«Previous    Next»
Great Way To Free Seized Engines
As a mechanic, I've learned to deal with rusted nuts and bolts and other simple rust problems by using penetrating oil, drills, grinders and torches.
  But one situation often taxes the skills of most of us: a rust-seized piston in an engine. Engine rebuilders/restorers often encounter engines that have sat for years with water collecting in one or more cylinders. The piston rings and piston walls are locked to the cast iron cylinder wall.
  Easy jobs may require only some penetrating oil, then a block of wood driven by a large hammer. But all too often this means the piston is destroyed and the cylinder wall cracks from the wedging action of the rust jammed between the piston and the wall.
  Back when pistons were cheap and easy to locate, I preferred to chisel the piston to pieces and do everything to protect the cylinder wall. But diesel pistons are usually expensive, and some old model engine parts are getting scarce. So, I'm always looking for a better way to loosen-up a rust-seized engine.
  This past spring a supplier suggested I try a product called Engine Release. He sent enough technical information to attract my attention so I ordered enough to do a 6-cylinder engine. It turns out one kit is required for each cylinder, so I ended up with 6 small kits. Each kit consists of an 8-oz. can of Engine Release, a small applicator bottle, and a dispenser hose.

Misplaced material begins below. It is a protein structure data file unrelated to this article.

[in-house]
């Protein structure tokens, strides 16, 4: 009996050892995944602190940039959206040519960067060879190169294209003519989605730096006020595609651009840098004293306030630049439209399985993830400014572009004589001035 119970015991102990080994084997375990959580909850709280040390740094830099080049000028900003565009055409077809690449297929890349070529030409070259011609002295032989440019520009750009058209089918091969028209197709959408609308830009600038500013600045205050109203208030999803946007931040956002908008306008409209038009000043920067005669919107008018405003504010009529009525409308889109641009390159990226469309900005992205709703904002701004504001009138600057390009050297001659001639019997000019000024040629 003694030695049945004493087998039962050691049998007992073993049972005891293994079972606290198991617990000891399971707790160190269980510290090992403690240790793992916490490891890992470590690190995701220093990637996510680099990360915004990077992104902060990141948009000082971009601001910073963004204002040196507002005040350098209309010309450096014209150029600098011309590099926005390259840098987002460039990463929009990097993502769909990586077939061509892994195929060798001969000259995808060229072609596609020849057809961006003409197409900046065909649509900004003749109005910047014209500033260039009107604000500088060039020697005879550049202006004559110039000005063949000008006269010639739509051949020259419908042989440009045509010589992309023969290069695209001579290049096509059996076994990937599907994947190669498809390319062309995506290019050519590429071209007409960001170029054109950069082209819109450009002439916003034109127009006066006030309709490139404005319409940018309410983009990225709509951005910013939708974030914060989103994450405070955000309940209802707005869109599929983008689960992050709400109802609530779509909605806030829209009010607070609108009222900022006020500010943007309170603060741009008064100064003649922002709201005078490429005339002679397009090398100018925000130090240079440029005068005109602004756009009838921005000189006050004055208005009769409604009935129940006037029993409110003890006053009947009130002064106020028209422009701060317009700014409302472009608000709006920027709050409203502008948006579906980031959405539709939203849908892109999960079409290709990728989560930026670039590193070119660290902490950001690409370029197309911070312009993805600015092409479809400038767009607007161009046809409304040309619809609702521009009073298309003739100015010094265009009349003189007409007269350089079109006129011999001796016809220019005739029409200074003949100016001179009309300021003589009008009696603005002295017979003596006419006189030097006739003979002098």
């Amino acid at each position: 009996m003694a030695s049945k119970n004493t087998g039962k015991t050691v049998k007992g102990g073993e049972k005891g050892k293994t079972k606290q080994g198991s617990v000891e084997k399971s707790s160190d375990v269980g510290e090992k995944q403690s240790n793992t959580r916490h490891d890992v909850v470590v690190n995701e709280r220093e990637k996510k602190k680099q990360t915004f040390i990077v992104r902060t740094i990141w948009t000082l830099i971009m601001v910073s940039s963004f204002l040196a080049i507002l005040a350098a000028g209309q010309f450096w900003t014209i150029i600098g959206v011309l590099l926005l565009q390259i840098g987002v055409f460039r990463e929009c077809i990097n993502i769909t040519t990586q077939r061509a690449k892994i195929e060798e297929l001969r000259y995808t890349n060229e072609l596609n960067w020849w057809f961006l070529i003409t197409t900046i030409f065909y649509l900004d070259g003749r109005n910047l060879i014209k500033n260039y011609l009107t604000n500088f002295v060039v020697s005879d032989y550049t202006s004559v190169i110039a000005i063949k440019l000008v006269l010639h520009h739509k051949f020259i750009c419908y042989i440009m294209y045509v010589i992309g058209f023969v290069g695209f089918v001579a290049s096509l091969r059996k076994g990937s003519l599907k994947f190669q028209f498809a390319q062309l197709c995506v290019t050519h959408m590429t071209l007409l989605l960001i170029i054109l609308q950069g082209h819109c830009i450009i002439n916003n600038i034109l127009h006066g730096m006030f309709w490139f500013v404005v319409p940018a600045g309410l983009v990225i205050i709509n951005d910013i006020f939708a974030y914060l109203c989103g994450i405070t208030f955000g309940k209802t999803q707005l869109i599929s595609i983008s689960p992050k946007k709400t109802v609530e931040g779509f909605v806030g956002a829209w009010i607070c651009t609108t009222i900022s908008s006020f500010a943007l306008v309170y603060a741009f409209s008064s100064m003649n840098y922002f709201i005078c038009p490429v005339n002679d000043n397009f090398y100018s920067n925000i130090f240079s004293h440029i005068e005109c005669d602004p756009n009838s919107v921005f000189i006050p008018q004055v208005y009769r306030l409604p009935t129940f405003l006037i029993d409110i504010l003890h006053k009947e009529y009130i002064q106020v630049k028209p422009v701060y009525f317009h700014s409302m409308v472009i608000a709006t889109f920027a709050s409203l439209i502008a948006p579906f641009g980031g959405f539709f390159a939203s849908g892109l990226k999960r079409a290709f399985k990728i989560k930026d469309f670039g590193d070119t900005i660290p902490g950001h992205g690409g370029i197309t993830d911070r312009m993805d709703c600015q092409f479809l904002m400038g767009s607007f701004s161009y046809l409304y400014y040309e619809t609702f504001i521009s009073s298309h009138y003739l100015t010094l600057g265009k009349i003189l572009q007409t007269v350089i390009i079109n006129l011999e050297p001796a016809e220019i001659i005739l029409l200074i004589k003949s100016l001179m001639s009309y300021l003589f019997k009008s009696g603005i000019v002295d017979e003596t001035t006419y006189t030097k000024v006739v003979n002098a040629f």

The proper application is to put 2 oz. into the small bottle and squirt it into the cylinder through the spark plug or nozzle hole. Then repeat this step every two days until the entire chemical is gone. From my experience, after all the chemical has soaked in, the piston rings will break free of the cylinder wall and the piston will move.
  The first engine I tried it on was a well-rusted block from a Ford 6000 tractor. This block was stripped except for the one piston and rod that a mechanic friend had been unable to drive out with a hammer six years ago. It had lain on its side outside since the last attempt.
  After the second 2-oz. application of the chemical, the piston moved after a sharp blow with a hammer and block of wood. We were impressed by the underside view of how the chemical soaked down into the lower skirt area.
  The instructions claim that it is possible to treat a seized engine, and then as soon as it is free to turn, the engine can be started. As the engine runs it will purge out the rust and chemical, leaving you with a usable engine.
  I don't doubt that this may work for some jobs, and it's worth the try in order to save dismantling. I think this is a good time to add some upper-cylinder lubrication into the gas, to help lubricate the ring grooves.
  I got my kits from www.enginerelease.com (ph 514 636-1423). The cost is $19.95 a kit plus $4.95 S&H. Delivery is by mail, usually in 10 to 14 days.
  Contact: FARM SHOW Followup, Keith Berglind, P. O. Box 268, Sandy Hook, Manitoba, Canada R0C 2W0.


  Click here to download page story appeared in.



  Click here to read entire issue




To read the rest of this story, download this issue below or click here to register with your account number.
Order the Issue Containing This Story
2008 - Volume #32, Issue #6